Such a long journey

Discussion in 'Politics & Society' started by Oracle, May 20, 2011.

  1. Oracle

    Oracle New Member

    Mar 31, 2010
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    Bangalore, India

    From eight states, speaking different dialects, with long stories of struggle and a million dreams... the story of migrants from the North East who call this city home

    They come from a far away land loosely labelled the North East, from the lesser-known states of India, to make a living in a world that does not speak their language.

    In fact, they don't even speak each other's language. Arunachal Pradesh, Assam, Manipur, Meghalaya, Mizoram, Nagaland, Sikkim and Tripura — eight states, over a dozen popular spoken languages, scores of dialects, hundreds of tribes, thousands of stories of struggle and a million dreams. And one answer — migration. Studies indicate that about 4.15 lakh people have migrated from the North East to cities around the country in the last five years for better prospects — education and employment.

    Chennai is today home to hundreds of such migrants, the number growing steadily with the increasing demand for manpower in the service sector. The hospitality industry thrives on this migrant population for its bulk recruitments, be it beauty parlours, salons, restaurants or hotels.

    Though they hail from different states, these migrants stay together mostly in hostels or flats assigned by their employers. As P. Chuveirou, who calls herself Jenny, says: “Though I am from Manipur and can speak Manipuri, I belong to a Naga tribe and speak Poumai at home. There are ten of us who stay together, some are from Mizoram and some from Nepal and they don't speak Manipuri. So we communicate in English.”

    Jenny has been working at Kenko Refloxology and Fish Spa in Express Avenue for the last six months. “I finished my Class XII and decided to leave home to be independent. About 60-70 per cent of the population in Manipur is into agriculture and about 10 per cent have their own business. The rest have government jobs.”

    S. Byhnaki, who works with Jenny, belongs to the Mara tribe from Mizoram. She did a beautician course and has been working in Chennai since last year. “I speak Mara at home. I came here last year but since I can't speak Tamil, all my friends are from Manipur, Nepal and Bhutan. We get along well. The food isn't a problem as long as I get chicken biryani but I am excited about going home next month for a vacation.”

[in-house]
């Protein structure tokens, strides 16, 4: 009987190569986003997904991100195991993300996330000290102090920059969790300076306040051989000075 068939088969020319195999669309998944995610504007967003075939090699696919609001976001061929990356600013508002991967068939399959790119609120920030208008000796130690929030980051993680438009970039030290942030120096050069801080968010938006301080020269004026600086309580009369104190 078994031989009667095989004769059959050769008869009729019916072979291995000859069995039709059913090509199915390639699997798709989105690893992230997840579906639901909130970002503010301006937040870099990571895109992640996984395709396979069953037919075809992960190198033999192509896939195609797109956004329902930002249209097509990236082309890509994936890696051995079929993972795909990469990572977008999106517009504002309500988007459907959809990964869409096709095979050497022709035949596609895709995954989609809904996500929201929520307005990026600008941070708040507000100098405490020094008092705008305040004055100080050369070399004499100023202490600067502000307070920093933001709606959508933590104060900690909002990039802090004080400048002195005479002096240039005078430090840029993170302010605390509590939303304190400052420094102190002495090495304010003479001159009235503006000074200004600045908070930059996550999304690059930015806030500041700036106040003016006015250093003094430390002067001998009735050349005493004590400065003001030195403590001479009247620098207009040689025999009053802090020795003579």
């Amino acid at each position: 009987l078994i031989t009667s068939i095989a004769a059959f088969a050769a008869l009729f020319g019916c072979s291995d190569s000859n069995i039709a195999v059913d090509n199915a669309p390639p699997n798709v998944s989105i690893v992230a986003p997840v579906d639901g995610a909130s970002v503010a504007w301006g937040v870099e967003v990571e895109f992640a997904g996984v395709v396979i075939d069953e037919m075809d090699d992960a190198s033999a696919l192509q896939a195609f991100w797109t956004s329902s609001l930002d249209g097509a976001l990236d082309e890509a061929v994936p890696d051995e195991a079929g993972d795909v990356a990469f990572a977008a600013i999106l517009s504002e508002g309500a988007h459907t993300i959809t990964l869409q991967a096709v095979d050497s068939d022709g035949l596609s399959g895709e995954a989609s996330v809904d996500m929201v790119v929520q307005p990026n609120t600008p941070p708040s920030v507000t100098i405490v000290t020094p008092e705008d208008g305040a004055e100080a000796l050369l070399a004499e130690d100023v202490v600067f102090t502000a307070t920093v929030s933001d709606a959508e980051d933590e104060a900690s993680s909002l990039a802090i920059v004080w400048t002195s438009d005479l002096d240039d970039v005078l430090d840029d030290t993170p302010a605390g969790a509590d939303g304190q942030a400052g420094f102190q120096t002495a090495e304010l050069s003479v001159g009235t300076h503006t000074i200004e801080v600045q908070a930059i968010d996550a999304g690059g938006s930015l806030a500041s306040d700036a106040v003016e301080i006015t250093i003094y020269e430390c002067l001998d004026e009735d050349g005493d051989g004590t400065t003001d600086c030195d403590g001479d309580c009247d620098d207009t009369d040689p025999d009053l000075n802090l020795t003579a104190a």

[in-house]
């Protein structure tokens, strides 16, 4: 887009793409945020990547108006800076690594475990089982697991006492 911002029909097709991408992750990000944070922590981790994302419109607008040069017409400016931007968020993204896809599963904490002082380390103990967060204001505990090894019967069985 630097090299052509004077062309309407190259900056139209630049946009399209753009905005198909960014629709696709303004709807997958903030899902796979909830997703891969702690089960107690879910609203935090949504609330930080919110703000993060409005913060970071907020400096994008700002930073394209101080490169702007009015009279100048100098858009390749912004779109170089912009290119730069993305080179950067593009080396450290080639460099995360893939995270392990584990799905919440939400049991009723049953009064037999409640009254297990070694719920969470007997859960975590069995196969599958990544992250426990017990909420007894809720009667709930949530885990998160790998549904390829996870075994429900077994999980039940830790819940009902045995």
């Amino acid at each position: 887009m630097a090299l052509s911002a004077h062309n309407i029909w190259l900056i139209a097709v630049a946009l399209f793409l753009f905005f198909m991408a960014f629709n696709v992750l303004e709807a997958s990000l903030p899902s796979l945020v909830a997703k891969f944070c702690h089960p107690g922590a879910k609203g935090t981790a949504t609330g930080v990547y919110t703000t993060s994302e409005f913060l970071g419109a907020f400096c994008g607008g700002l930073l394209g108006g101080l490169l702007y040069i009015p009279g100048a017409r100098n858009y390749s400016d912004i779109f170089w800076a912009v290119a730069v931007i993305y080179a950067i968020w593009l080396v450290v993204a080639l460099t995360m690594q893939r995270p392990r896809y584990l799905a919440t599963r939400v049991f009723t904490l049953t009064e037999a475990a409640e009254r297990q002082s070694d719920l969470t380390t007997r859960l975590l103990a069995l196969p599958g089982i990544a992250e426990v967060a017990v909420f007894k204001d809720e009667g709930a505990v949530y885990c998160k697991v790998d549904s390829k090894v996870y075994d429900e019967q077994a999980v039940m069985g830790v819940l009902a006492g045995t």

Naki will spend three days on a train and then another three changing buses before she reaches home in Mizoram. “It will take me six days to get home and then another six days to get back. Luckily, I have leave for 20 days,” she laughs.

    Loving their independence

    For some, the distance is liberating. Iralule loves her independence here, far away from Assam. “Most of my cousins are here. Sometimes, we go out and watch movies. I love to watch Rajnikant movies.”

    Iralule works at Senza Spa in Besant Nagar, along with Esther Jojo and M.S. Achan from Manipur, and Jimmy Awomi and Lihola D. from Nagaland.

    “Chennai is safe, welcoming and it is a perfect blend of a big city and a small town,” says Achan. “All my brothers and sisters now work in Chennai, so I don't feel very homesick.”

    Achan came to Chennai eight months ago after completing Class XII. Jimmy's interest in the beauty industry made her study at the Nail Academy in Delhi while Lihola D. wasn't academically inclined. Esther just started working. None of these five want to go back to their homes in the North East simply because there are more opportunities here. They live together in a hostel and thanks to their friends there, they have now picked up a little Tamil.

    Though most migrants have a problem with the local cuisine, they get used to it eventually. “We don't like the strong spices and tamarind used in the food. We prefer to eat rice with meat and chillies, food without any seasoning,” says Jimmy.

    Survival demands that they adapt fast. Saptarshi Bhattacharya, originally from Agartala, Tripura, a senior journalist who made Chennai his home 13 years ago couldn't speak a word of Tamil. Today, he heads the city bureau for an English daily. “Thanks to the clerks at office, my friends in the Corporation and Tamil journalists I met on the beat, I could speak Tamil within six months. Within two years, I could read and translate Tamil press releases.”

    Rachna Bhattarai, who hails from Meghalaya, came to Chennai five years ago after doing a hotel management and catering course in Kolkata. Today, after a stint with a few five-star hotels in the city, she has started her own event management business and specialises in organising parties.

    “You get so much more exposure in hotels here. I would consider going back because there has been some development over the last few years,” says Rachna.

    “Migration today happens because the youth have the confidence to pursue their dreams. Films and TV have redefined aspirations. However, insurgency has put the clock backwards. Though the infrastructure is developing, the exodus is a matter of concern because the governments have not been able to create enough opportunity,” Saptarshi explains.

    Would he go back? Pat comes the answer, “I would think twice.”

    The Hindu
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